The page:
It's not a handout or a bailout, insisted the host of the economic forum, Democratic Gov. Ed Rendell of Pennsylvania, the chairman of the National Governors Association. Rather, it's the "best remedy for getting America back to work," Rendell said.

"We think that we can create literally millions of new jobs and at the same time lots of orders for concrete and steel companies and asphalt companies and lumber companies and the like," Rendell said. "None of the bailouts have created one new job. Infrastructure can create, the economists say, 40,000 jobs for every $1 billion of infrastructure spending. Well, that's a huge lift."

Source:
http://www.miamiherald.com/news/politics/AP/story/796490.html

Air Travel - Philippines

cebu - disabled.jpg

This review of the Cebu Pacific's discrimination against deaf travelers appeared at Filipino Deaf blog

Congratulations to Edward Steinfeld, Arch.D.and Aaron Steinfeld, Ph.D on their grant from the U.S. Department of Education's National Institute on Disability and Rehabilitation Research (NIDRR).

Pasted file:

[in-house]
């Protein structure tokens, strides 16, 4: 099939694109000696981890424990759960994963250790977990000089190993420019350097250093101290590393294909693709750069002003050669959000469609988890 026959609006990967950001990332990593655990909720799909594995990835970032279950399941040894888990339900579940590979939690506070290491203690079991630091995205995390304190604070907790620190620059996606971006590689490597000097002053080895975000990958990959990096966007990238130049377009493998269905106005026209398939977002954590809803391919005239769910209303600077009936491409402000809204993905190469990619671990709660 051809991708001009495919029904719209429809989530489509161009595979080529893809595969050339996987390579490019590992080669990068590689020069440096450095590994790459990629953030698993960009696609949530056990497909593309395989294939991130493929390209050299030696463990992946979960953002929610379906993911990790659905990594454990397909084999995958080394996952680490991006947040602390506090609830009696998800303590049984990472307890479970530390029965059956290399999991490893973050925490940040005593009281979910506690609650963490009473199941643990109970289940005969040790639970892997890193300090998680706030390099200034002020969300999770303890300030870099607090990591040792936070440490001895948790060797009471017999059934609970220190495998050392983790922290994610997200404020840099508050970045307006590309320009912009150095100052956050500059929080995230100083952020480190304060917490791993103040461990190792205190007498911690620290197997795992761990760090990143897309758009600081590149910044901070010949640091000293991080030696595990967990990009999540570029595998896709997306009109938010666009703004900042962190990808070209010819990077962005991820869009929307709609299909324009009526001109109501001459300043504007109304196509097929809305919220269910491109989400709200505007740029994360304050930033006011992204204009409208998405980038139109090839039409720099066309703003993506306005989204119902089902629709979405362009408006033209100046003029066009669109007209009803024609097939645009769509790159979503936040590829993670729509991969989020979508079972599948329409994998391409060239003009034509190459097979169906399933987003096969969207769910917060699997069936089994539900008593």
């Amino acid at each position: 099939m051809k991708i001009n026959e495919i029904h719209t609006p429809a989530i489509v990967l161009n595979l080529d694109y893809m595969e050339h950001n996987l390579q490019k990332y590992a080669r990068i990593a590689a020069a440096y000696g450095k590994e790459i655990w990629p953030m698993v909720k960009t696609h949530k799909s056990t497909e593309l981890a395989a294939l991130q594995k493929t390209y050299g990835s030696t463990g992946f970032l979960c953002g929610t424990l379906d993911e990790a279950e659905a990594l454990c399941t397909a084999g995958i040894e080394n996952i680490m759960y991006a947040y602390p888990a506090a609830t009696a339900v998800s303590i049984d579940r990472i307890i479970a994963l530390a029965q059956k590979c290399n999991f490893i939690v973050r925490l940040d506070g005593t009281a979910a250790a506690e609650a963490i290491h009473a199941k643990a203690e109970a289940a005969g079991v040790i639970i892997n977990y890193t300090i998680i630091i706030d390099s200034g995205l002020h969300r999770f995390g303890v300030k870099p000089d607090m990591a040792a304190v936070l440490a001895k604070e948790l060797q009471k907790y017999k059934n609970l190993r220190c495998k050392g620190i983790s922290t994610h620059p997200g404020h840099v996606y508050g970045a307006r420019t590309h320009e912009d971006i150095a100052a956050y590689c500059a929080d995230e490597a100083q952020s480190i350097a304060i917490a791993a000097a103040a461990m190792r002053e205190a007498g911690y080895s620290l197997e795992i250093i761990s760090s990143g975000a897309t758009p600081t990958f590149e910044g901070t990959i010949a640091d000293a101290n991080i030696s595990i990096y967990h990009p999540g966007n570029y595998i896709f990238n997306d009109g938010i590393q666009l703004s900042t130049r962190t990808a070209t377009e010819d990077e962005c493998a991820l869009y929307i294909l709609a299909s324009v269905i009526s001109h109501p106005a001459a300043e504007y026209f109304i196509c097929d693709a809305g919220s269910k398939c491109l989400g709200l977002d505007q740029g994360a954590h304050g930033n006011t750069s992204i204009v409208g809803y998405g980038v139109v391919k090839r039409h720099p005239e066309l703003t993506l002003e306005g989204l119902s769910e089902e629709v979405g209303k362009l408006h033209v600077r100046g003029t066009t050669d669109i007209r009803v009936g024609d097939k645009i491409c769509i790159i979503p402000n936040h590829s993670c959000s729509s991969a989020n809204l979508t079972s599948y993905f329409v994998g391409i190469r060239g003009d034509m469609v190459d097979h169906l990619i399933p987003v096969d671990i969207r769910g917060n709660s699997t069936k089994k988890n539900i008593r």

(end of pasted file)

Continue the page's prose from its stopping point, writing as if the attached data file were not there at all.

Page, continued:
On the Visitability web site, Concrete Change, you will find this goal statement:

VISIT-ABILITY (Inclusive Home Design)

Our focus is new homes. Not government buildings, restaurants, etc. (important as they are). Our goal is to make ALL homes visitable, not just “special” homes — to be at the party, meeting, and family reunion . . . not isolated. We narrow the emphasis from a long list of access features to the most essential: entering a home and fitting through the interior doors. So that widespread construction change is more likely to happen quickly.

Steps at every entrance of a home shut out people who use wheelchairs or walkers, or have weakness, stiffness or balance problems. A narrow door stops wheelchair users from fitting through the bathroom door in a friend or relative’s home.

You will also find the slide show below.

Visitability Nov 2008
View SlideShare presentation or Upload your own.